Montembeault can certainly relate in that regard, even if his Habs debut came a season later. As Vanecek is one draft year older, it makes one wonder if Montembeault is similarly a season away from taking the reins as a No. 1 in his own right.
Logan Thompson (Vegas Golden Knights)
Similar to Montembeault, Vegas Golden Knights goalie Logan Thompson still has a lot to prove. Similar to Montembeault, he’s been thrust into the position in which he now finds himself due to injury. Both No. 1 Robin Lehner and backup Laurent Brossoit started the season out due to hip injuries, the former set to miss the entire season.
As a result the Golden Knights were forced to go with an inexperienced tandem comprising Adin Hill (acquiring him in the offseason from the San Jose Sharks) and Logan Thompson, the Knights’ third-string goalie. Now, Thompson wasn’t a complete uncertainty, in that he won the 2020-21 Aldege “Baz” Bastien Memorial Award as the AHL’s best goalie. He also played 19 games for the Knights in 2021-22, going 10-5-3, with a 2.68 GAA and .914 SV%.
Even so, it’s not like anyone could have realistically predicted a) Thompson turning into a legitimate No. 1 goalie, let alone an All Star as a rookie or b) the Golden Knights leading the entire Pacific Division without their two top goalies heading into the season. As it turns out, maybe B isn’t accurate, based on how Thompson’s fared this season. To be fair, Hill hasn’t exactly been a slouch, but, with a 20-13-3 record, 2.66 GAA and .914 SV%, Thompson’s forcing the Knights’ hand.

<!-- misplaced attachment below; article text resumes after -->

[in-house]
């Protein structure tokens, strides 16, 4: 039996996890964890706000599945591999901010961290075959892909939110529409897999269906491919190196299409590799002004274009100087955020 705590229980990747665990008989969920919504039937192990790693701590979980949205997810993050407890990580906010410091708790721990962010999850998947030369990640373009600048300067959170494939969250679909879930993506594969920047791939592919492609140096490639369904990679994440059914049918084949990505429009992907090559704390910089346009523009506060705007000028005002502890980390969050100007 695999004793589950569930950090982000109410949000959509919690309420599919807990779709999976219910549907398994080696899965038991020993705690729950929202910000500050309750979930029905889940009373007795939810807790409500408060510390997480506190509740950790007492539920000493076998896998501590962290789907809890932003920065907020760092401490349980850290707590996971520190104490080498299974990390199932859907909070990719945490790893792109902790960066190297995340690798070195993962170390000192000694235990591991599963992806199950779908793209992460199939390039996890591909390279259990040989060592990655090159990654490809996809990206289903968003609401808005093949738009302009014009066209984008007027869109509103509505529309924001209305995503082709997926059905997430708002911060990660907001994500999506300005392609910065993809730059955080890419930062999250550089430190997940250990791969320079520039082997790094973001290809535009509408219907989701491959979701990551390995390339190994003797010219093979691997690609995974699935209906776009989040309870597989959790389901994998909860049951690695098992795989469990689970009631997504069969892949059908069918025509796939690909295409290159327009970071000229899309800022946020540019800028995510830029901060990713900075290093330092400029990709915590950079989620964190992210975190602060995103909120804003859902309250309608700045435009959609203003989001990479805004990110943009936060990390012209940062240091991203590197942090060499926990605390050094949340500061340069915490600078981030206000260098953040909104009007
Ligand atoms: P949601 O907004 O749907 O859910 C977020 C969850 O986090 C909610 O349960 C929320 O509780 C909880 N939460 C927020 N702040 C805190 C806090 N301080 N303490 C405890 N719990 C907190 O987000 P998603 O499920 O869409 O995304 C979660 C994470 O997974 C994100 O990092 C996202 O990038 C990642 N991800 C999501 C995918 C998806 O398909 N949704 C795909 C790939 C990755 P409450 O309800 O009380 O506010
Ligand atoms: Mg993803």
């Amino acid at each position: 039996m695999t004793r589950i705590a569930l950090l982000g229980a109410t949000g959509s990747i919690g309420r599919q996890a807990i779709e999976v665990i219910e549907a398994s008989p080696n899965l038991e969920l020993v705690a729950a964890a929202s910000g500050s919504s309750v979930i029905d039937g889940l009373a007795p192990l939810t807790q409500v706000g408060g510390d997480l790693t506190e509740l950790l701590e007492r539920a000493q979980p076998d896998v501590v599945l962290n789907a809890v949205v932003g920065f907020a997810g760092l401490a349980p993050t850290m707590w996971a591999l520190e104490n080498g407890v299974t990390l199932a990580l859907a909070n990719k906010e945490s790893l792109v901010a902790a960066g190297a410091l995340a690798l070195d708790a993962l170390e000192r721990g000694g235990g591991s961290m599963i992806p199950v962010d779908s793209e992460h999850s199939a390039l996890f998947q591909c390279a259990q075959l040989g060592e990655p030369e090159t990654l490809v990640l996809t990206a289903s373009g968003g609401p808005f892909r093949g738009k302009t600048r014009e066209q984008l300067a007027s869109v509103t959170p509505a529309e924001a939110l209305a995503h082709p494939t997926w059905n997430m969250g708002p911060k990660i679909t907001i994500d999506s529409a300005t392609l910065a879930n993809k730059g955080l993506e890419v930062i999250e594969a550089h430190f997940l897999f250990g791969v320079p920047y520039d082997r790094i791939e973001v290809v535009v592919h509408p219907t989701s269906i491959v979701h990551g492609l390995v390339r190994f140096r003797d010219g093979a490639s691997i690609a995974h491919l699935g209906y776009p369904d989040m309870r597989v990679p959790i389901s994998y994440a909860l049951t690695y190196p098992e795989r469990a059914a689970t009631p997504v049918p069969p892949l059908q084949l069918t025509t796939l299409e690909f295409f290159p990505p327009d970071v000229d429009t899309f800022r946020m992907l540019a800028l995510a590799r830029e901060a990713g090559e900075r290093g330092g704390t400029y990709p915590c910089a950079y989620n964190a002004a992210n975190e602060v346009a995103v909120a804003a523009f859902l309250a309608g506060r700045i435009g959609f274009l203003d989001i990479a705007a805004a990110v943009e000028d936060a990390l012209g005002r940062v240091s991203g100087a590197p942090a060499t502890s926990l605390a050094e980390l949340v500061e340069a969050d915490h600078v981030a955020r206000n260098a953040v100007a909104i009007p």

Hard decisions will have to be made once Lehner returns, in other words. Hill and Thompson have effectively already rendered Brossoit obsolete, as the latter’s stayed in the AHL once healthy. Granted, an injured Thompson left the Knights’ 5-1 win over the Minnesota Wild on Feb. 9, so don’t speak too soon. Even so, Thompson’s been a relative revelation. He did admittedly have upside entering this season. However, considering he’s an undrafted 26-year-old, who had spent the vast majority of his professional career in the minors heading into 2022-23, he’s exceeded expectations to put it mildly. He’s also maybe the goalie on this list with the most unlikely path to success, Montembeault included.
So, it’s not outside the realm of possibility that Montembeault could put together a similar success story, at least if he were playing on a first-place team himself. As Canadiens general manager Kent Hughes recently went on record as saying he wants Montembeault to stick around, Canadiens fans might get to see firsthand if he lasts the length of the rebuild. At the very least, Montembeault should realistically continue to play a prominent role during it, playing better and better with increasing regularity.
There are no guarantees Montembeault beats out Allen for the right to be this team’s No. 1 for right now though, considering the commitment the Canadiens have made to the latter. However, there’s no longer any ignoring Montembeault’s potential, especially taking into account the above three examples.
Montembeault’s not an elite talent, but the Canadiens don’t need one. They can build a powerhouse team around an everyday goalie. Having effectively been forced into that role for two seasons now, Montembeault’s proven to be at least that recently, proving doubters wrong in the process. In time, he can, emphasis on “can,” prove to be more. All he needs is a chance. He’s getting one as we speak. More to the point, he’s earned it.